It was not long ago that people would talk of Paul Greengrass as one of the most exciting TV directors of his generation. Now, in an amazingly short space of time, he is one of the most exciting Hollywood directors of his generation, trusted by studio chiefs to spend their millions in the best way he sees fit.
Greengrass, born in Cheam, south London, was this week nominated for a best director Oscar. For some his documentary-style re-enactment of the hijacking of flight United 93 was the best film of last year, albeit one of the most harrowing. The film critic of the London-based Guardian, Peter Bradshaw was not alone when he wrote that he had difficulty breathing while watching it. Greengrass' previous film was a franchise blockbuster, The Bourne Supremacy, with Matt Damon as the CIA-trained assassin with a conscience, Jason Bourne. Now Greengrass is filming the third Bourne film, The Bourne Ultimatum, entrusted by Universal with an eye-popping US$125m budget. And it was announced on Wednesday that his next project will be Imperial Life in the Emerald City, based on the book about life in Baghdad's green zone by Rajiv Chandrasekaran.
He may look scruffy, with his laid-back demeanor and straggly hair, but he is, in Hollywood terms, a major player.
Tim Bevan, United 93's producer and co-founder of Working Title Films, believes we have not yet seen the best of Greengrass. "I think he will get better and better. He's gone from zero to hero very quickly — he's now A-list Hollywood. Hollywood was probably surprised by how well he did with Bourne Supremacy, and then they saw United 93 and they can see the directorial artistry behind it."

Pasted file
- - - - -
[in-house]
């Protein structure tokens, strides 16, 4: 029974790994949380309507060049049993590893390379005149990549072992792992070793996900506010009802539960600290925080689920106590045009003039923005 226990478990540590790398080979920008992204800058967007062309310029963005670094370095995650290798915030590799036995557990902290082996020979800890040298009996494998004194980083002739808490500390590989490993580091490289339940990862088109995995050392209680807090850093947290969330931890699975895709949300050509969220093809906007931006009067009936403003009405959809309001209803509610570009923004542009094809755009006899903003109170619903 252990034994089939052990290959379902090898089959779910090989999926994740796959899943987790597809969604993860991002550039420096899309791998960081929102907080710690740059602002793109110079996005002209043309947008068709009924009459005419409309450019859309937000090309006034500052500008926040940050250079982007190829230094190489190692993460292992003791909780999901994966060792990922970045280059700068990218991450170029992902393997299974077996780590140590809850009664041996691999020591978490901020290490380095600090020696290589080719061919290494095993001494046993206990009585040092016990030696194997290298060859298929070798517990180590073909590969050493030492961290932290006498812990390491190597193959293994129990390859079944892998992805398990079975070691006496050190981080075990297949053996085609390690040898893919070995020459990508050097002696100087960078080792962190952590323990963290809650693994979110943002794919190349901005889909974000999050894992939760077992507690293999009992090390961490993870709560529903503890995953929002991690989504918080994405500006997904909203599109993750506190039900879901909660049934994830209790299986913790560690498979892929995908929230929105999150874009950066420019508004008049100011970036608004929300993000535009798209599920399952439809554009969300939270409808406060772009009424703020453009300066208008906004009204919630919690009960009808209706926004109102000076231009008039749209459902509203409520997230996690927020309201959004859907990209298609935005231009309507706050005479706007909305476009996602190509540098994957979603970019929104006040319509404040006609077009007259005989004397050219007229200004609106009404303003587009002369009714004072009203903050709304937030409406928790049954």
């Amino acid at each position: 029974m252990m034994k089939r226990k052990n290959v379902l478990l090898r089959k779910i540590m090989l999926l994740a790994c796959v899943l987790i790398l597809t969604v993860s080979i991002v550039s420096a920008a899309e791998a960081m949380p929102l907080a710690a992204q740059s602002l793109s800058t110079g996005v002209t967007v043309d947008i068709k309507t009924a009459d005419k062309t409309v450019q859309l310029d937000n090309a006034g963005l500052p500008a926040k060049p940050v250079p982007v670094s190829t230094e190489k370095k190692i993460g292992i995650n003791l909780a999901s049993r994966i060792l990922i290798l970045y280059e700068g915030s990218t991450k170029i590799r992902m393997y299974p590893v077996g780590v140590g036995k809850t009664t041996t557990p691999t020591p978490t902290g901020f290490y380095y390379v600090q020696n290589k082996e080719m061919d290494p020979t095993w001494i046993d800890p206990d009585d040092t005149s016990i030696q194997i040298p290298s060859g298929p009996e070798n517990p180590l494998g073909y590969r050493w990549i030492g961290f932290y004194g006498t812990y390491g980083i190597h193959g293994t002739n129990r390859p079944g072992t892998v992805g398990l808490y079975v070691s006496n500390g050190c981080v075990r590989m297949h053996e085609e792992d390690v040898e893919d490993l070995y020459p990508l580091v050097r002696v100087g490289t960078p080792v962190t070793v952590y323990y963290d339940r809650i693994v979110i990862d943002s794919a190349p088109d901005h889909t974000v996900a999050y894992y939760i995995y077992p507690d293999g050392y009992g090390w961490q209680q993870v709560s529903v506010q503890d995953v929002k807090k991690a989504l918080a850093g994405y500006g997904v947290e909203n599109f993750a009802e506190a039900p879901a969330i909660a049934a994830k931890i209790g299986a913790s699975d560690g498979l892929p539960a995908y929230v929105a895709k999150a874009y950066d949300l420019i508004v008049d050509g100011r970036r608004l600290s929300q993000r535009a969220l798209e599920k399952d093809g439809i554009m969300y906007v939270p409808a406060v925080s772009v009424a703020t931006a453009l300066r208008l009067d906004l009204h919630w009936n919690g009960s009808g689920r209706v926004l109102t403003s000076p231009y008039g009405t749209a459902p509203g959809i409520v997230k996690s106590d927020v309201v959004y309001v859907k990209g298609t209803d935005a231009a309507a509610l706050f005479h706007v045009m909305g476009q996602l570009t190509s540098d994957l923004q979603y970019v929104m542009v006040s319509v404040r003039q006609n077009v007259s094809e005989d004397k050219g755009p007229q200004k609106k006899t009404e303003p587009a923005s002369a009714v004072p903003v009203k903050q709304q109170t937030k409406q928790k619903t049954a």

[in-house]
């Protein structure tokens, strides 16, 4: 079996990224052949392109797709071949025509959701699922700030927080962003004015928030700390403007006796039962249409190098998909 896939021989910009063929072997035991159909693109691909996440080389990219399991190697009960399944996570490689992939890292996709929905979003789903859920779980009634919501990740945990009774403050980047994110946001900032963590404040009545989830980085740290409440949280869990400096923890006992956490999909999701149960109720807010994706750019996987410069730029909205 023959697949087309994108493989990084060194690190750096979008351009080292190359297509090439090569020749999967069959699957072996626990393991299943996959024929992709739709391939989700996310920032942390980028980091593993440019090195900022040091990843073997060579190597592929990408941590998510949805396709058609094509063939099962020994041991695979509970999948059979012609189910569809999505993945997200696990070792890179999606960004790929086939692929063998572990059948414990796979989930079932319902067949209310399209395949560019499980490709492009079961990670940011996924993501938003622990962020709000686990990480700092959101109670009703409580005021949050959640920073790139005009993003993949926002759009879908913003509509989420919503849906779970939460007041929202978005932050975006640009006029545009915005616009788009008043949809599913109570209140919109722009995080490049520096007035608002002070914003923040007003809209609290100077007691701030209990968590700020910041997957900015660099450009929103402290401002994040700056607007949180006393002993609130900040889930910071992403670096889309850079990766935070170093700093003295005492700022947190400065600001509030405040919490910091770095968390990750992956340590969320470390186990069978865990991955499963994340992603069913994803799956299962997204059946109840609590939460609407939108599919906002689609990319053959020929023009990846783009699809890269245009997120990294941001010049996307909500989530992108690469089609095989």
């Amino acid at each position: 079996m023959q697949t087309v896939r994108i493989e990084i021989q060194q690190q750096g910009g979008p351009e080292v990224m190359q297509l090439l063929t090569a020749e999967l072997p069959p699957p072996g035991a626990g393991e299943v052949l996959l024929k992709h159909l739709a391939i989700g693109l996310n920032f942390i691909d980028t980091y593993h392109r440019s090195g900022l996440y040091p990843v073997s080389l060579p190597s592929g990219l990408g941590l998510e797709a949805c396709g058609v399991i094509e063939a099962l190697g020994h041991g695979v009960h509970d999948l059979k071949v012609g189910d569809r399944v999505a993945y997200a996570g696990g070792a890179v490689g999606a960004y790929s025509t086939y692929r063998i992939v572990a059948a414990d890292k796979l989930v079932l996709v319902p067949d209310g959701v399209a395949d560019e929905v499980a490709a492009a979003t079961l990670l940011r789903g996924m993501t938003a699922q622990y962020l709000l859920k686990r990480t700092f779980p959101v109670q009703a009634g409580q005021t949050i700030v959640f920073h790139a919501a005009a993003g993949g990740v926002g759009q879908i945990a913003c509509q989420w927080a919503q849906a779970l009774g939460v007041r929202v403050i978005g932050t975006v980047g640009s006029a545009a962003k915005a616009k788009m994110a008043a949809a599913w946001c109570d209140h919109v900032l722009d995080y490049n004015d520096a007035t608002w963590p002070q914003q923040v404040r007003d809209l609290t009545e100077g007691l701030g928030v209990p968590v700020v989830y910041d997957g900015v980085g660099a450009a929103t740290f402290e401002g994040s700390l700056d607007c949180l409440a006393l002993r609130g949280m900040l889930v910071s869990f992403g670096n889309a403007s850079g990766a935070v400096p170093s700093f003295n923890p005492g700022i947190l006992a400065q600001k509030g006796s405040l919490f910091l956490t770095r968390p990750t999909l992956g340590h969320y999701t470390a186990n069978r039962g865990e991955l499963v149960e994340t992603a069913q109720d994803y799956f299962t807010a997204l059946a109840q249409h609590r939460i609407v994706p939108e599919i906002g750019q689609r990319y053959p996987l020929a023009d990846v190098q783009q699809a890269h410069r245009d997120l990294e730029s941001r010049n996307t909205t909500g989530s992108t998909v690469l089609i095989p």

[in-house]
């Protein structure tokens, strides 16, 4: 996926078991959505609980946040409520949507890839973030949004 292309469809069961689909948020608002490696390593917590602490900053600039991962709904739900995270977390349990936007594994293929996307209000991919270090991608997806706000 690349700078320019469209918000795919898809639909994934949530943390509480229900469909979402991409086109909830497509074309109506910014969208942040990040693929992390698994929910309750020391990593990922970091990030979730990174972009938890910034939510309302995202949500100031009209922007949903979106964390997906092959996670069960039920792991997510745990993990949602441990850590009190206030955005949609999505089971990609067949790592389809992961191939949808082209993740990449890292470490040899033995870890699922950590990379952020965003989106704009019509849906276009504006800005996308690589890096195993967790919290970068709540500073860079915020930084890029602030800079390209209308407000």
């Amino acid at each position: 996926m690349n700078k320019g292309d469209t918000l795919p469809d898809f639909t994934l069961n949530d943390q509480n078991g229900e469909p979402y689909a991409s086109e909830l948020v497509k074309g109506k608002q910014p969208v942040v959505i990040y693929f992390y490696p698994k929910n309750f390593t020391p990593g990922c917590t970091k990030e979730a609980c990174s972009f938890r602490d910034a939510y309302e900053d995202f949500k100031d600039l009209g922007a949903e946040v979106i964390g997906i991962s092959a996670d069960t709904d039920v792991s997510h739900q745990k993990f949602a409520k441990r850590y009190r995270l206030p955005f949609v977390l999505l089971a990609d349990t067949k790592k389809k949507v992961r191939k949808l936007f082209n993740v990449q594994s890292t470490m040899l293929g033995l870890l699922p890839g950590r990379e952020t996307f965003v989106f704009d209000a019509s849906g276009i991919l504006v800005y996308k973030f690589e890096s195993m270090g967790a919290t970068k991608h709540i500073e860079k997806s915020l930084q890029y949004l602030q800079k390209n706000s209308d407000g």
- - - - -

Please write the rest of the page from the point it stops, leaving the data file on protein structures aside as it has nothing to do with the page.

Greengrass' ultra-realistic style of film making is very much based on his documentary background: he worked for 10 years on Britain's Granada TV's World in Action team after graduating from Cambridge University. But he was catapulted into the world spotlight not for filmmaking but for book writing.
Greengrass had been sent to New Zealand to track down the former assistant director of British counter-intelligence (MI5) Peter Wright after Anthony Blunt was exposed as a Soviet spy, and he ended up co-authoring Wright's memoirs. Spycatcher became notorious for the British government's attempts to ban it rather than for its contents.
From there Greengrass quickly moved into feature film directing. His first film, Resurrected, starring David Thewlis as a soldier left behind in the Falklands, won acclaim at the Berlin film festival.
There followed a steady and growing career as one of the UK's best directors — there was the odd episode of Kavanagh QC on TV, but also films including The Theory of Flight, starring Kenneth Branagh and Helena Bonham Carter (one of the rare times when he put a foot wrong). It was his dramatizations The Murder of (black London teenager) Stephen Lawrence and then Bloody Sunday (followed by Omagh, which he co-wrote and produced) which made people take even more notice of him. Three immensely powerful films, so good that it seemed strange they were being shown on ITV.
After that Hollywood came knocking and he has admitted that the decision to direct The Bourne Supremacy in 2004 was not a difficult one. "I wanted to have an adventure in films, to do something completely different. You just think it would be fun to do a car chase."